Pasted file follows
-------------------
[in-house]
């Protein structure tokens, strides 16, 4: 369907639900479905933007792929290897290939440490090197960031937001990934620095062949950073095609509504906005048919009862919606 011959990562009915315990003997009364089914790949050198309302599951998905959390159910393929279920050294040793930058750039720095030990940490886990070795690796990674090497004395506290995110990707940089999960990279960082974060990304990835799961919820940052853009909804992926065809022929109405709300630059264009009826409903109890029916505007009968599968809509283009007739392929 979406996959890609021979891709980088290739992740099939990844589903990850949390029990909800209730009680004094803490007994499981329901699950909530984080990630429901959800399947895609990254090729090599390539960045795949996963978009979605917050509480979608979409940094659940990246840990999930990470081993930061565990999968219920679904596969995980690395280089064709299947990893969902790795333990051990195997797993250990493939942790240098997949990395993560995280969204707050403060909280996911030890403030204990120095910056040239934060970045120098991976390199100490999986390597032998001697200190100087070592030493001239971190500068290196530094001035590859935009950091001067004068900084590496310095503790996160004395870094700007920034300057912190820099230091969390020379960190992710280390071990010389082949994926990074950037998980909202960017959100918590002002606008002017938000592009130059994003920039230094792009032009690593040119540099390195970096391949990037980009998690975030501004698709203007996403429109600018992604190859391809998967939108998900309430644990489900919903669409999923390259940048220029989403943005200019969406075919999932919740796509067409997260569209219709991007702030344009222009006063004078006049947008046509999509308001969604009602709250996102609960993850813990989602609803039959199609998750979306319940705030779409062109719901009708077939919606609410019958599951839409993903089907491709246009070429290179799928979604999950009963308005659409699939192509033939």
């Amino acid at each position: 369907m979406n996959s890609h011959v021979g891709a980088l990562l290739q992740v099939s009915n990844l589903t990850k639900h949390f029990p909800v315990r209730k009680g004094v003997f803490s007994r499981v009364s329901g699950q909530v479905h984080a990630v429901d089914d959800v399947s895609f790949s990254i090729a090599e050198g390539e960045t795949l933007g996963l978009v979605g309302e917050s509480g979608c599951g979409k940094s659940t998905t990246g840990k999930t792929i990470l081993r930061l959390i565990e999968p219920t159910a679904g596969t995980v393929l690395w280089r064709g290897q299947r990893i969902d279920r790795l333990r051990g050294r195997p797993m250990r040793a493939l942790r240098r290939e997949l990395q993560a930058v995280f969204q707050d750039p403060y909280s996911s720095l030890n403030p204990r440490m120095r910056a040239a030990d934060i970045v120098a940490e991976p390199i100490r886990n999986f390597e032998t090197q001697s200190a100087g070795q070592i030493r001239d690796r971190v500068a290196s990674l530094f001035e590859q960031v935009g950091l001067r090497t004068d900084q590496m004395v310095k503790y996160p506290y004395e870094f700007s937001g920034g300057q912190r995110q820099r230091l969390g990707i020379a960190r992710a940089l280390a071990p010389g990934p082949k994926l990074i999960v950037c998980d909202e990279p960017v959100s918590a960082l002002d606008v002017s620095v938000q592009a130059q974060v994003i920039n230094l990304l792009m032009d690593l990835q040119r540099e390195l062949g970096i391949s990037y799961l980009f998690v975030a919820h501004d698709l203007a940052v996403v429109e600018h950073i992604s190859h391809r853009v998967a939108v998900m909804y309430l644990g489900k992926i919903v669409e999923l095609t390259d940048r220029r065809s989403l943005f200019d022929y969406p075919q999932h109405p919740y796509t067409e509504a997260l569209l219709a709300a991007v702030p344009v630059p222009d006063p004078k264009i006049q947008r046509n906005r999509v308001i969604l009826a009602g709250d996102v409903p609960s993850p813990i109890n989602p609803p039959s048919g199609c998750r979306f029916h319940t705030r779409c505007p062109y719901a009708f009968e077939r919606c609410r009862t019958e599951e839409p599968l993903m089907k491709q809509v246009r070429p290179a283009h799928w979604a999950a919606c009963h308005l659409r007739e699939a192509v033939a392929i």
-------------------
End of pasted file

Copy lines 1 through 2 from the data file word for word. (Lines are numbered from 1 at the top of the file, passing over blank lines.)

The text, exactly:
[in-house]
């Protein structure tokens, strides 16, 4: 369907639900479905933007792929290897290939440490090197960031937001990934620095062949950073095609509504906005048919009862919606 011959990562009915315990003997009364089914790949050198309302599951998905959390159910393929279920050294040793930058750039720095030990940490886990070795690796990674090497004395506290995110990707940089999960990279960082974060990304990835799961919820940052853009909804992926065809022929109405709300630059264009009826409903109890029916505007009968599968809509283009007739392929 979406996959890609021979891709980088290739992740099939990844589903990850949390029990909800209730009680004094803490007994499981329901699950909530984080990630429901959800399947895609990254090729090599390539960045795949996963978009979605917050509480979608979409940094659940990246840990999930990470081993930061565990999968219920679904596969995980690395280089064709299947990893969902790795333990051990195997797993250990493939942790240098997949990395993560995280969204707050403060909280996911030890403030204990120095910056040239934060970045120098991976390199100490999986390597032998001697200190100087070592030493001239971190500068290196530094001035590859935009950091001067004068900084590496310095503790996160004395870094700007920034300057912190820099230091969390020379960190992710280390071990010389082949994926990074950037998980909202960017959100918590002002606008002017938000592009130059994003920039230094792009032009690593040119540099390195970096391949990037980009998690975030501004698709203007996403429109600018992604190859391809998967939108998900309430644990489900919903669409999923390259940048220029989403943005200019969406075919999932919740796509067409997260569209219709991007702030344009222009006063004078006049947008046509999509308001969604009602709250996102609960993850813990989602609803039959199609998750979306319940705030779409062109719901009708077939919606609410019958599951839409993903089907491709246009070429290179799928979604999950009963308005659409699939192509033939």